Sri Lanka's history stems more than 2,500 years. One can trace its roots to the ancient Hindu epic of Ramayana. It's been colonized by the Portuguese, the Dutch and the English, who brought cricket to Sri Lanka. (Before 1972, Sri Lanka was known as Ceylon.) When Sri Lanka was granted independence in 1948, cricket was popular but in only the upper classes. Sri Lanka transitioned from an elite-led government to a socialist and nationalist party. In 1956, it passed the Sinhala Only Act, which made Sinhala the official language of the country without recognizing Tamil, which was spoken by one-third of the population. The seeds of future strife were sowed. Sri Lankan cricket was granted associate member status to the ICC in 1965. In 1972, the Tamil New Tigers militia was formed after civil unrest led Tamils with the desire to create their own independent country. Four years later, there was a name change: They called themselves the Liberation Tigers of Tamil Eelam, better known as the Tamil Tigers.
In 1983, Sri Lanka's cricket team went 1-5 and failed to make it to even the knockout stage in the ICC World Cup.That same year, the LTTE killed 13 soldiers. A Sinhalese mob responded with a two-day riot that killed thousands of Tamils. They called this the Eelam War I.
Sangakkara was 5 at the time. As a child, he witnessed race riots and communist insurgency. His father provided sanctuary to 35 of their closest Tamil friends from political goon squads. Sangakkara watched the turmoil as student protesters were gassed and his first cricket coach was shot twice by insurgents.
"It was a bleak time, where we as a nation looked for inspiration --
a miracle that would lift the pallid gloom and show us what we as a country were capable
of if united as one, a beacon of hope to illuminate the potential of our peoples."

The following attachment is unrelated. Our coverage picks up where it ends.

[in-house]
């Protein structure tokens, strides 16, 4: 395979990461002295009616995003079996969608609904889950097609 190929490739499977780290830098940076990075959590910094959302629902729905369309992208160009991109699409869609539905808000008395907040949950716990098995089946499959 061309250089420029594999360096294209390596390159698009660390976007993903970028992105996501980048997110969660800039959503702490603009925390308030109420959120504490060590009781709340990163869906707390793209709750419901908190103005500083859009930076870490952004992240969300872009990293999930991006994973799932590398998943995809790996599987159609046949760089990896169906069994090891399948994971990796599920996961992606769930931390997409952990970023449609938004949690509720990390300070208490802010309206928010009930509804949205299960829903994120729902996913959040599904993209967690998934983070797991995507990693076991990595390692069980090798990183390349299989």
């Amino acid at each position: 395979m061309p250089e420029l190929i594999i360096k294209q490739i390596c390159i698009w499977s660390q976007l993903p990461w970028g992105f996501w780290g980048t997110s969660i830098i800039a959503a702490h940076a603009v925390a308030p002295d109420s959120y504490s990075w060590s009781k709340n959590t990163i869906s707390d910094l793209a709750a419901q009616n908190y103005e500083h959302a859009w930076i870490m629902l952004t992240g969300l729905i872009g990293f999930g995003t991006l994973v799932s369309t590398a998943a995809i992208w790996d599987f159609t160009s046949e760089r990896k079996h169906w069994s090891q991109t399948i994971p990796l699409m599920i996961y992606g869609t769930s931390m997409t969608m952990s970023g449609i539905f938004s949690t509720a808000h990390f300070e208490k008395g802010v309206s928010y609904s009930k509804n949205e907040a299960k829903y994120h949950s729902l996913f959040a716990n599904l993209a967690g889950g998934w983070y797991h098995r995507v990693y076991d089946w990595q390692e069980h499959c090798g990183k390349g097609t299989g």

In 1996, led by Arjuna Ranatunga, a Sinhalese captain with a Galifianakis girth, and Muttiah Muralitharan, a Tamil bowler with a congenital R.A. Dickey-sian elbow deformity, Sri Lanka played as the classic underdog and beat Australia to become World Cup champion. For a brief period, cricket provided a reprieve from the ongoing brutality and bloodshed. For Sangakkara, a student at Trinity College in Sri Lanka, reading Oscar Wilde and playing the violin were as important as playing cricket. He was also balancing a future law career. But cricket won out, and in 2000, Sangakkara made his test debut against South Africa. Over the next decade, he became one of the best batsmen and wicketkeepers in the world, with more than 30 test centuries and 13 in one-day internationals. He's won nearly every major award in cricket, not to mention he's one of the greatest sledgers (trash-talkers) in the game. He's also taken on a Sri Lankan cricket administration known for its corruption and incompetence.
"The emergence of cricket and the new role of cricket within Sri Lankan society
also meant that cricketers had bigger responsibilities than merely playing on the field."